Up is Down

UP IS DOWN….I know I complain about this all the time, and I’ll probably keep right on doing it. Here’s Catherine Rampell in the New York Times today:

Higher Prices Outpace June Spending by Consumers

Consumer spending increased in June, but those gains were outpaced by rising prices, the Bureau of Economic Analysis reported Monday.

The increase in spending was $57.1 billion, or 0.6 percent, from May, but prices rose 0.8 percent in the month. It was the highest inflation level in the monthly report since September 2005.

The decrease in consumer spending after accounting for inflation reversed the trend in May, when stimulus checks from the federal government helped produce a real increase in spending.

Look: the right way to write this headline is: “Consumer Spending Drops in June.” The right way to write the lead is: “Consumer spending decreased in June by 0.2%, the Bureau of Economic Analysis reported Monday.”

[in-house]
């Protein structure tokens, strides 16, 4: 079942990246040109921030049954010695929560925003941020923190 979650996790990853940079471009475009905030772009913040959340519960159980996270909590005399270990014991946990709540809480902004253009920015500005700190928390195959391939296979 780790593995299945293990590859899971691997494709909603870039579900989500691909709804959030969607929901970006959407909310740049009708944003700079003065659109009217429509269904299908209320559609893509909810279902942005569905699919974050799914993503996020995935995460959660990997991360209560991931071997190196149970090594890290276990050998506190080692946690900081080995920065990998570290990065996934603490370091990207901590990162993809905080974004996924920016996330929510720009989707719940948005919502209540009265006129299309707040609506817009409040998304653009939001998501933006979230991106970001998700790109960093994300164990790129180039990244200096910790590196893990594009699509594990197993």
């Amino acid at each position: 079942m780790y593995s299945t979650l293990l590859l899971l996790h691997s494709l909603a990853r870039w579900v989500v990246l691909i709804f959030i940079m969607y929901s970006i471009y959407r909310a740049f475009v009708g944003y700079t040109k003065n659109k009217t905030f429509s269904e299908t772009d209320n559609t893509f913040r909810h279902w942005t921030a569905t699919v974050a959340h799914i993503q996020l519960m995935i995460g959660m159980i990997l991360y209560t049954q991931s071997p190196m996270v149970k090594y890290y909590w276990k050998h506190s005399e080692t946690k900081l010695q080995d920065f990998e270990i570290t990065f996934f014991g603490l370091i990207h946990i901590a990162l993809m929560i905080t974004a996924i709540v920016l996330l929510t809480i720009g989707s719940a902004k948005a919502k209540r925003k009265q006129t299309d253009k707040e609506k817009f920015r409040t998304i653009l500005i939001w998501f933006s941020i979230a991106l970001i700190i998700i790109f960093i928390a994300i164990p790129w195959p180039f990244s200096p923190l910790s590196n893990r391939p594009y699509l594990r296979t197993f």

Real dollars are the only real kind of dollars and should always come first — with the explanatory phrase “when adjusted for inflation” if the writer thinks it necessary. Nominal dollars should come later. Why is this so hard?

Support Nonprofit Journalism

If you enjoyed this article, consider making a donation to help us produce more like it. The Washington Monthly was founded in 1969 to tell the stories of how government really works—and how to make it work better. Fifty years later, the need for incisive analysis and new, progressive policy ideas is clearer than ever. As a nonprofit, we rely on support from readers like you.

Yes, I’ll make a donation